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Trastuzumab-related cardiotoxicity in early breast cancer: a cohort study.
Oncologist
PUBLISHED: 07-03-2013
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Concerns have been raised about the cardiac safety profile of trastuzumab for the adjuvant treatment of early stage breast cancer in clinical practice. We assessed trastuzumab-related cardiotoxicity and its predictors in a large cohort of Italian women.
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Consumption of fruit, vegetables, and other food groups and the risk of nasopharyngeal carcinoma.
Cancer Causes Control
PUBLISHED: 03-20-2013
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The role of dietary habits in the etiology of nasopharyngeal carcinoma (NPC) has been extensively investigated in high-incidence areas, but evidence is scanty in low-incidence populations. This study aimed to investigate the relationship between NPC risk and a wide range of food groups in the Italian population.
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Nutritional factors, physical activity, and breast cancer by hormonal receptor status.
Breast
PUBLISHED: 02-22-2013
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To investigate the association between food and nutrient intake, occupational and leisure-time physical activity, and body mass index and breast cancer risk by estrogen receptor (ER) and progesterone receptor (PR) status.
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Dietary total antioxidant capacity and colorectal cancer: a large case-control study in Italy.
Int. J. Cancer
PUBLISHED: 02-07-2013
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A favorable role of fruit and vegetables on colorectal cancer risk has been related to the antioxidant properties of their components. We used data from an Italian case-control study including 1,953 patients with incident, histologically confirmed colorectal cancer (1,225 colon and 728 rectal cancers). Controls were 4,154 patients admitted to hospital for acute, non-neoplastic conditions. A reproducible and valid food frequency questionnaire was used to assess subjects usual diet. Total antioxidant capacity (TAC) was measured using Italian food composition tables in terms of ferric reducing-antioxidant power (FRAP), Trolox equivalent antioxidant capacity (TEAC) and total radical-trapping antioxidant parameter (TRAP). We estimated the odds ratios (ORs) and the corresponding 95% confidence intervals (CIs) through multiple logistic regression models, including terms for potential confounding factors, and energy intake. TAC was inversely related with colorectal cancer risk: the OR for the highest versus the lowest quintile was 0.68 (95% CI, 0.57-0.82) for FRAP, 0.69 (95% CI, 0.57-0.83) for TEAC and 0.69 (95% CI, 0.57-0.83) for TRAP. Corresponding values, excluding TAC deriving from coffee, were 0.75 (95% CI, 0.61-0.93) for FRAP, 0.76 (95% CI, 0.61-0.93) for TEAC and 0.71 (95% CI, 0.57-0.89) for TRAP. The inverse association was apparently-though not significantly-stronger for rectal than for colon cancer. This is the first case-control study indicating consistent inverse relations between dietary TAC and colorectal cancer risk.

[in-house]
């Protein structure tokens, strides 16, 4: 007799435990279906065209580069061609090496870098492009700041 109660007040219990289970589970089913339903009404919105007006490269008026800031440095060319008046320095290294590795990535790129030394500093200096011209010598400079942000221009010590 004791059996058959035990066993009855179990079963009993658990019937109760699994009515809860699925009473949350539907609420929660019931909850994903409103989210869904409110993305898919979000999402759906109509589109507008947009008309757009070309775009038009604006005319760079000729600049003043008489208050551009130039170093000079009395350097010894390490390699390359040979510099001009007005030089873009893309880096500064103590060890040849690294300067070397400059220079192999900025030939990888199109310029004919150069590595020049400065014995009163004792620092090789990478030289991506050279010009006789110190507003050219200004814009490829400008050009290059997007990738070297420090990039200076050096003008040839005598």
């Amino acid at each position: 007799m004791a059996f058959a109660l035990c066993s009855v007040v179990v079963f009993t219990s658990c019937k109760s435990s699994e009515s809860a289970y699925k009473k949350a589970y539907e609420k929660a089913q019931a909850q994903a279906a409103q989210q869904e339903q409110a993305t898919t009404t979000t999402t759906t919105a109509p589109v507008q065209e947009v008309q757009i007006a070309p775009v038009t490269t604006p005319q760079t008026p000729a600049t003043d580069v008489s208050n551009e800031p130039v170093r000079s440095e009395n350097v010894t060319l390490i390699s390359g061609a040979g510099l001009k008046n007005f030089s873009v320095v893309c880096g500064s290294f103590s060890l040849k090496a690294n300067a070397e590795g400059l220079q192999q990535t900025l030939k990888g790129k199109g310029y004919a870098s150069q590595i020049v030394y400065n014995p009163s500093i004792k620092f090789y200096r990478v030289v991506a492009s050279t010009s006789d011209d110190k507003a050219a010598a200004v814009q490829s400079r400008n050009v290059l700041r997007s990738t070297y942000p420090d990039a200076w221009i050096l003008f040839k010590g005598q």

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Nutrient-based dietary patterns and pancreatic cancer risk.
Ann Epidemiol
PUBLISHED: 01-16-2013
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Few data are available on the role of combinations of foods and/or nutrients on pancreatic cancer risk. To add further information on dietary patterns potentially associated to pancreatic cancer, we applied an exploratory principal component factor analysis on 28 major nutrients derived from an Italian case-control study.
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Lung cancer mortality in European men: trends and predictions.
Lung Cancer
PUBLISHED: 01-08-2013